Kiton’s bespoke suits are haute couture for men: STYLE visited the Italian fashion house to see the making of a US$100,000 K50 suit – video
Tucked away behind a palm tree-lined avenue on the outskirts of Naples is the Kiton workshop – a mythical place where rolls of ultrafine fabric arrive at one end of the building and some of the world’s most expensive suits leave at the other.
We received a rare invitation to look behind the scenes at this Italian temple of tailoring.
Stepping into Kiton’s elegant HQ, where the workers set down their shears at lunchtime to enjoy leisurely, home-cooked meals washed down with red wine, it quickly becomes clear that this is no ordinary clothing factory. Instead, this is a workplace of quiet dignity where the time-honoured skill of creating by hand is alive and kicking.
Founded in 1968 by visionary textile aficionado Ciro Paone, Kiton remains a family-run business, albeit one that now boasts 54 single-brand boutiques globally. Their on-site tailoring school ensures that the bespoke baton is passed down to future generations. Following a three-year training, many of these apprentice tailors will graduate onto the Kiton workshop floor.
It’s here that the real action takes place, as suits make their journey through each specialised stage of production. On average, a Kiton suit requires an impressive 25 hours of labour, with the bulk of the work being stitched by hand. Using superfine materials such as baby cashmere and 12.8 micron wool, the finest thread in the world which is notoriously difficult to work with, workers lay the fabrics out on vast wooden tables and chalk the shape of the blocks onto the surface. A key element of the Kiton suit is its symmetry, which is particularly visible when check or pinstripe textiles are used.
Once the jacket has been cut and the exterior assembled, a silk lining is then stitched in with a layer of canvas sandwiched between the silk and the suit fabric, creating a floating canvas. Finally, the finishing touches are applied before it is given a concluding inspection by the unforgiving master tailor and placed on the rail, ready for dispatch to the customer.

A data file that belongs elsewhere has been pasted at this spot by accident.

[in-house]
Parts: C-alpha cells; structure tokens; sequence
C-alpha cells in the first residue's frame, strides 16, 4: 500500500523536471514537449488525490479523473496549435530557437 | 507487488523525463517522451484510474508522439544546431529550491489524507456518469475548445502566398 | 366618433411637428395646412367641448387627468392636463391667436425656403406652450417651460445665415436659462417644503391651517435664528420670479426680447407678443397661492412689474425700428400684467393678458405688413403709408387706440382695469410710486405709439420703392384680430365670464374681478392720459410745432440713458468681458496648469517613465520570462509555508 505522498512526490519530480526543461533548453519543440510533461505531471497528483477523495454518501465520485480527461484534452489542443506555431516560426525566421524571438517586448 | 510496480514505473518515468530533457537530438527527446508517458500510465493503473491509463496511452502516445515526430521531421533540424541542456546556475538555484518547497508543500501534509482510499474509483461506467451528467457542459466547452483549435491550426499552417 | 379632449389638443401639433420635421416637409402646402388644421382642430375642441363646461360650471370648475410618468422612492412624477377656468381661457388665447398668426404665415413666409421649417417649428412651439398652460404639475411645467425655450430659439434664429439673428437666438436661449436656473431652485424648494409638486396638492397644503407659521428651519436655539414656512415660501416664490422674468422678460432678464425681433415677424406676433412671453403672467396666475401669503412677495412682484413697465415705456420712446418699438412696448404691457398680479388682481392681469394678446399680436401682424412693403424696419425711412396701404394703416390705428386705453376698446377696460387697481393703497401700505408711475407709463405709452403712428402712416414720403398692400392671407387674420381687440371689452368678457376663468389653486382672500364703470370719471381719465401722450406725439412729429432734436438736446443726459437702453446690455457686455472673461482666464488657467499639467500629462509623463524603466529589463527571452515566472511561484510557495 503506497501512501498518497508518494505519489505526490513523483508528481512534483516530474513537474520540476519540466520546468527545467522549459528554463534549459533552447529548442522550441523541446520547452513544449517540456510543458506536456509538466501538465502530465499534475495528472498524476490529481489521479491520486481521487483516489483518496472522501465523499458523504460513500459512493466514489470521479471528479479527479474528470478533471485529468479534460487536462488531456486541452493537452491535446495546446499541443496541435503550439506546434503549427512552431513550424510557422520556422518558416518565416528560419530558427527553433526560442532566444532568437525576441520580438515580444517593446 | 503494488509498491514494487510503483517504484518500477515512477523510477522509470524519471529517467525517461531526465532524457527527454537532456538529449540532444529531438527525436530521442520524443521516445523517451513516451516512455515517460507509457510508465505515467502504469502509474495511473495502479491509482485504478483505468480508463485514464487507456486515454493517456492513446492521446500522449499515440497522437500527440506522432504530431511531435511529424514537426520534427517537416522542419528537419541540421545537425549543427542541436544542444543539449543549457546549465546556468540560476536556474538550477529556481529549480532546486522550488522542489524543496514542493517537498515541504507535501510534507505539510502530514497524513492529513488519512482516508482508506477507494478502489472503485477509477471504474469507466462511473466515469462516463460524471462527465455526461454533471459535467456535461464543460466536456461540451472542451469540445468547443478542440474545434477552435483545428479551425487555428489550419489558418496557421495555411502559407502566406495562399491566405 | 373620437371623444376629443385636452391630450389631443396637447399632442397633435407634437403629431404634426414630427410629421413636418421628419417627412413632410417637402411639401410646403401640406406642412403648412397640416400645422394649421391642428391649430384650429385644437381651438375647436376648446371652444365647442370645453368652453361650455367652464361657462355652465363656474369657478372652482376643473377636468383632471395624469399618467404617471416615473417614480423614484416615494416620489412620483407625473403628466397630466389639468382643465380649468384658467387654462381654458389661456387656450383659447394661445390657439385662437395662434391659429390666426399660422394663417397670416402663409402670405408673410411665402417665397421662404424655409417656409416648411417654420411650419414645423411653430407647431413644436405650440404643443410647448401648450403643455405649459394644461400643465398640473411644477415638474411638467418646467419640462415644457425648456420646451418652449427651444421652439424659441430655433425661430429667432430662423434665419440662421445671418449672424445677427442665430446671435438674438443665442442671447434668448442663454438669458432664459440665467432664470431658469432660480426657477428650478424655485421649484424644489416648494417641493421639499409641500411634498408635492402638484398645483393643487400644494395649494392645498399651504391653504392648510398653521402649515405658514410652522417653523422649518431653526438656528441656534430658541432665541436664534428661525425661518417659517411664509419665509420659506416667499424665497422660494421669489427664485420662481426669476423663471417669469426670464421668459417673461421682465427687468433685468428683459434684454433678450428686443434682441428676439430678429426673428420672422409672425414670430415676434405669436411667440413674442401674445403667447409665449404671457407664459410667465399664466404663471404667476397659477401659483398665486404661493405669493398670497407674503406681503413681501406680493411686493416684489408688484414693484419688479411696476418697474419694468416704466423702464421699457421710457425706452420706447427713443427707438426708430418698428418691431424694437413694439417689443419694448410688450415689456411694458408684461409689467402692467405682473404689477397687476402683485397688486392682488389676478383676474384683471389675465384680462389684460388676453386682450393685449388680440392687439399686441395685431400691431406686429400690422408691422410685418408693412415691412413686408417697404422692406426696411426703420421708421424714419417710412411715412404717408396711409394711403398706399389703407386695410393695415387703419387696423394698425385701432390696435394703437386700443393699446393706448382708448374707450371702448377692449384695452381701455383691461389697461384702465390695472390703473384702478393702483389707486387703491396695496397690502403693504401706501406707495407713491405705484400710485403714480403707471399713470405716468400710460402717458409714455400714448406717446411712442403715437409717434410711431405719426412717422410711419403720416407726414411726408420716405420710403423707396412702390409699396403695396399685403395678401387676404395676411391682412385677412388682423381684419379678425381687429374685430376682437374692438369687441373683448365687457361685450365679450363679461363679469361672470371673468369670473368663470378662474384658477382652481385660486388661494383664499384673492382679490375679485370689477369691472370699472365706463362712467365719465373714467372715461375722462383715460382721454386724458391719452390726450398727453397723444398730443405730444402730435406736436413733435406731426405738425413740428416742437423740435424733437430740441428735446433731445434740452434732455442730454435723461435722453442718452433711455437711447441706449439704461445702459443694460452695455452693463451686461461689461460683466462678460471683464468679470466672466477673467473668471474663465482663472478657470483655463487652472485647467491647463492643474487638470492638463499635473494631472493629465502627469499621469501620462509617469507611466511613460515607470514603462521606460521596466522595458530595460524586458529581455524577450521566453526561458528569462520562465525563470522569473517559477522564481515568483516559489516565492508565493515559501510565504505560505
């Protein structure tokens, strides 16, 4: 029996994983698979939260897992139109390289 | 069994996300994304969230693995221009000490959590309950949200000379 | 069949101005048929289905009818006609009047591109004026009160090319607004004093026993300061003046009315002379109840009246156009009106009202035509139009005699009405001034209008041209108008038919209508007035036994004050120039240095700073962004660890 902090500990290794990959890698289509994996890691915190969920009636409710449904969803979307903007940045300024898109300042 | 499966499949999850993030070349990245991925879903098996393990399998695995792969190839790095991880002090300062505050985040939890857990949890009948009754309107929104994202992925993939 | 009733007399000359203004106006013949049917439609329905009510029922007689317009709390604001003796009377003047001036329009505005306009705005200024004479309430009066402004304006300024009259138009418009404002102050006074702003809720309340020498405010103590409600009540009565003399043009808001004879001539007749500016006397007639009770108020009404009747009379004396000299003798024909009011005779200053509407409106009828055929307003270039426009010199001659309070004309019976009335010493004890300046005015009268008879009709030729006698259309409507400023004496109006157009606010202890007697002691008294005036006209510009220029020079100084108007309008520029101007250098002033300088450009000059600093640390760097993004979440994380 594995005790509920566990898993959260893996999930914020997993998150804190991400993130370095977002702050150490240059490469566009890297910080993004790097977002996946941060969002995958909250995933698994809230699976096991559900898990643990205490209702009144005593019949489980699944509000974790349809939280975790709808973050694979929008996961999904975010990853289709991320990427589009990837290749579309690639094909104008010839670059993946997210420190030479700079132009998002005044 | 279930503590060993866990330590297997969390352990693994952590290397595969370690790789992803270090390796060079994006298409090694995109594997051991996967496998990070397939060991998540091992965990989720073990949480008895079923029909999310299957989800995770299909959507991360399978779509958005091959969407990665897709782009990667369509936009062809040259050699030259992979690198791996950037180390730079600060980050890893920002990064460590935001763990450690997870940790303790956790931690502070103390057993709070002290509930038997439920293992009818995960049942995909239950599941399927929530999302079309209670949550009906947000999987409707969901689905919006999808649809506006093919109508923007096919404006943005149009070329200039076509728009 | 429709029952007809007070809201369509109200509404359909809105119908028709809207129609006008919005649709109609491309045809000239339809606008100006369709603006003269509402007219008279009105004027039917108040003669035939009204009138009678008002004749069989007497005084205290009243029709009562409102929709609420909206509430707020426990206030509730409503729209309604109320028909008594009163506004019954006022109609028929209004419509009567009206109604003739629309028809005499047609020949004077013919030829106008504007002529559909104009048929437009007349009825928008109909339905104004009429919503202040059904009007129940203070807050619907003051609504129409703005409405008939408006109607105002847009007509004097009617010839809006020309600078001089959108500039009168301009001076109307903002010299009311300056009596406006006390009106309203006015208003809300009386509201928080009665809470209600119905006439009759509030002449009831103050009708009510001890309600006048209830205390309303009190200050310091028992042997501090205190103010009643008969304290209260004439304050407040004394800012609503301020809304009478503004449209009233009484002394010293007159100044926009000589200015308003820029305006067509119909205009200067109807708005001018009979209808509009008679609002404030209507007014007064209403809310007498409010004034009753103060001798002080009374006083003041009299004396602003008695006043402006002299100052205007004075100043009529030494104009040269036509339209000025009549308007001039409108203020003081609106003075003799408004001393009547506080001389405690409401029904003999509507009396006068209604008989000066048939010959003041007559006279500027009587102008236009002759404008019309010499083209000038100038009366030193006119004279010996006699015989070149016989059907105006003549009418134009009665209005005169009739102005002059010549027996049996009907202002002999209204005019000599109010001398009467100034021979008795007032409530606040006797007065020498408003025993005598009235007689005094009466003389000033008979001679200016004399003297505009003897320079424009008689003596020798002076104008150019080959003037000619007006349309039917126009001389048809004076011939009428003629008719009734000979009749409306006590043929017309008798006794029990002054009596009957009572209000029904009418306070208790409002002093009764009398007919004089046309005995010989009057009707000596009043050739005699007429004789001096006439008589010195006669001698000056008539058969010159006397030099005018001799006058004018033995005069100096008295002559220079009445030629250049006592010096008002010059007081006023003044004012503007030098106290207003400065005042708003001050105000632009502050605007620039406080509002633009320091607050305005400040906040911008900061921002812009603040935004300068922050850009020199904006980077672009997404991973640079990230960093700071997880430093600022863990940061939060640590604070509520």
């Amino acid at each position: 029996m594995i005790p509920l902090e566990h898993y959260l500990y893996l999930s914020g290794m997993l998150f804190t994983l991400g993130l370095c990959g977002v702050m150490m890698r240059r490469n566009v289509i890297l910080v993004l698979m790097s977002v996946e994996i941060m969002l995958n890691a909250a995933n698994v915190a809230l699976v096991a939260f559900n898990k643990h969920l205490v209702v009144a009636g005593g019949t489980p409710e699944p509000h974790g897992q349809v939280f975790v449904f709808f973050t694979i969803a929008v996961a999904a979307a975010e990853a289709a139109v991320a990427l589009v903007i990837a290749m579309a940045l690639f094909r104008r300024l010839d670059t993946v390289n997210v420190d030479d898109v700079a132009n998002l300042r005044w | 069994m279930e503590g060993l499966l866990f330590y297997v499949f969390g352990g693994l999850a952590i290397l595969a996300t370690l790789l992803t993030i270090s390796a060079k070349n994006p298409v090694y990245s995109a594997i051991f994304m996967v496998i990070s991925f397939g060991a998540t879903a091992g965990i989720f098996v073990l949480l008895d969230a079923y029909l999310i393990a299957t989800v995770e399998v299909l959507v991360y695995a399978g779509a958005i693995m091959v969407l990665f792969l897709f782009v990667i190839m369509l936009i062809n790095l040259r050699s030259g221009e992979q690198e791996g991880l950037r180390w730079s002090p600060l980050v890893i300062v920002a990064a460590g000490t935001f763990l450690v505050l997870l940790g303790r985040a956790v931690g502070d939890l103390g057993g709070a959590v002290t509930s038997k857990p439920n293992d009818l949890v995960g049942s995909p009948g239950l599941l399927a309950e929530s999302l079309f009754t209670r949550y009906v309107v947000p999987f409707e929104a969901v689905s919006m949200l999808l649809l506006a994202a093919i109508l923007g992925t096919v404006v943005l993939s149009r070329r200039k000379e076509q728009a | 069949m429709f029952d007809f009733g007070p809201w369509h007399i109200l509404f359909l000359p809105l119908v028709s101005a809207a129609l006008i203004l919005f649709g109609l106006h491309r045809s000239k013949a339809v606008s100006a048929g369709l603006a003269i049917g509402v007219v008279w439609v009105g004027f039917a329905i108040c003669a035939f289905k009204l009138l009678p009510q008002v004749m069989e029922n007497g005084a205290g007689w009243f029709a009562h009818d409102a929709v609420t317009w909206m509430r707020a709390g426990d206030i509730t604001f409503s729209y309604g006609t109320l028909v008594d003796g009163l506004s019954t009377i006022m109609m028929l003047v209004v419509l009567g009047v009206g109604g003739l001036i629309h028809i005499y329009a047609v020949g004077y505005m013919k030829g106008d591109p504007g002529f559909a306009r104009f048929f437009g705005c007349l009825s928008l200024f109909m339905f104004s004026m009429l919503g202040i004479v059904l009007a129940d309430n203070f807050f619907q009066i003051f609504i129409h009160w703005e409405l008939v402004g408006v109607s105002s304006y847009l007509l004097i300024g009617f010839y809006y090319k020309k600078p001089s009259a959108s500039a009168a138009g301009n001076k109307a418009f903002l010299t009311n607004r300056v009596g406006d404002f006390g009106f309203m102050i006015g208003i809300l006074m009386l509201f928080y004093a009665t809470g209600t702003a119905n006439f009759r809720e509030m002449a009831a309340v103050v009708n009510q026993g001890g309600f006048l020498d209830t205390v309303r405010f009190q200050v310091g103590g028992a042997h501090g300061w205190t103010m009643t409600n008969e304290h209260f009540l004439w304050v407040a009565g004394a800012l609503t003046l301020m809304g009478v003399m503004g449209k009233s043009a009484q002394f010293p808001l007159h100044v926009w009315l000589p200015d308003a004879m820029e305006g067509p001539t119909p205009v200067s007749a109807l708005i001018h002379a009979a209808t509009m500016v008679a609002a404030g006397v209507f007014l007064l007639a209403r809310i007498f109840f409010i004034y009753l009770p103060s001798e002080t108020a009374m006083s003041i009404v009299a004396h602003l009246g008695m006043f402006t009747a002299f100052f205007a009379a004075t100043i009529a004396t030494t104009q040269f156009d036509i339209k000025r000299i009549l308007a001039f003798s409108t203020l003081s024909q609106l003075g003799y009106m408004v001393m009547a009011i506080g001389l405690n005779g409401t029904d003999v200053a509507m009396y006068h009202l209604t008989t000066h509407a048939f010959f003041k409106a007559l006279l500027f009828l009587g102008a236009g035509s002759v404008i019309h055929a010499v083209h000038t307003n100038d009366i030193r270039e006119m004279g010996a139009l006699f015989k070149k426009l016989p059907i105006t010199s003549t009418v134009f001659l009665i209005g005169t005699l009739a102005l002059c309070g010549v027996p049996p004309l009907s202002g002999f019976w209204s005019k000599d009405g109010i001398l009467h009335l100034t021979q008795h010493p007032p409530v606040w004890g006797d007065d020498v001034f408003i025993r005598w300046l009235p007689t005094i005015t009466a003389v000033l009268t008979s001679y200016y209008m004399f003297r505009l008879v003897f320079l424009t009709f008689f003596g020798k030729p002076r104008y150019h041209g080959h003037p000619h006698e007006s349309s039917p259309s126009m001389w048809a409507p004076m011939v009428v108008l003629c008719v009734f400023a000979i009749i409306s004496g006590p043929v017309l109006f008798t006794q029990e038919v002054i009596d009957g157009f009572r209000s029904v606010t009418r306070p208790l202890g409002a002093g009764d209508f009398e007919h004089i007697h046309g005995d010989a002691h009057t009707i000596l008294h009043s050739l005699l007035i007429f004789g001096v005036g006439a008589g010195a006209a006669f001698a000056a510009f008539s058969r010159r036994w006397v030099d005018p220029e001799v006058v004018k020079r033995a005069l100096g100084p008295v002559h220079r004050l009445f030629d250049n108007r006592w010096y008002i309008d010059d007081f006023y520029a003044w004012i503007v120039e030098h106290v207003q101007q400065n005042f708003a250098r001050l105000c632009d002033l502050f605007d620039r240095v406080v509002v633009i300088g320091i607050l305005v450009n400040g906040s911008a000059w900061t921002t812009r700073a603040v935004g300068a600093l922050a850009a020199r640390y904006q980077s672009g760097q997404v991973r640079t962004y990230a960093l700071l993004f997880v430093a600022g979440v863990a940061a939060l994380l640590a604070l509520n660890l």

Kiton has long been recognised as one of the sartorial greats – an ultra-luxe brand upholding the artisanal skills of the local Campania region. The pinnacle of this ethos has to be their K50 suit, delicately created from start to finish by a single master tailor. These suits require 50 hours of intricate hand stitching and there are only 10 tailors in the Kiton workshop qualified to take on this level of craftsmanship.
In a corner of the workshop, studiously working on a client’s K50 jacket is Giancarlo Del Prete, a Neapolitan native who graduated from Kiton’s tailoring school in 2009 and has since risen through the ranks to master tailor. “It’s like reaching the highest peak,” he says, pausing momentarily to look up from his precise work. “My job is full of excitement because I am responsible for every step of making a suit. It’s very satisfying.”
Depending on the individual requirements and fabrics, the K50 suit that Del Prete is constructing could sell for anywhere between US$10,00 and US$100,000. Admittedly, it’s a jaw-dropping amount to spend on a suit, but perhaps what the customer is really buying is haute couture for men; the antithesis of our throwaway, unsustainable fashion culture where instead, a garment is regarded as an investment for life.
And that price tag? “When our customers come to visit us and see how we make the products, they always comment that for what we do, we are really not that expensive,” Kiton CEO Antonio De Matteis notes as we stroll through the bustling workshop – impressive words for one of the most expensive suits in the world.
Founded by textile visionary Ciro Paone, Kiton is a bastion of Campania’s artisanal tailoring skills, using baby cashmere and 12.8 micron wool, and 25 to 50 hours of handicrafting, to create its suits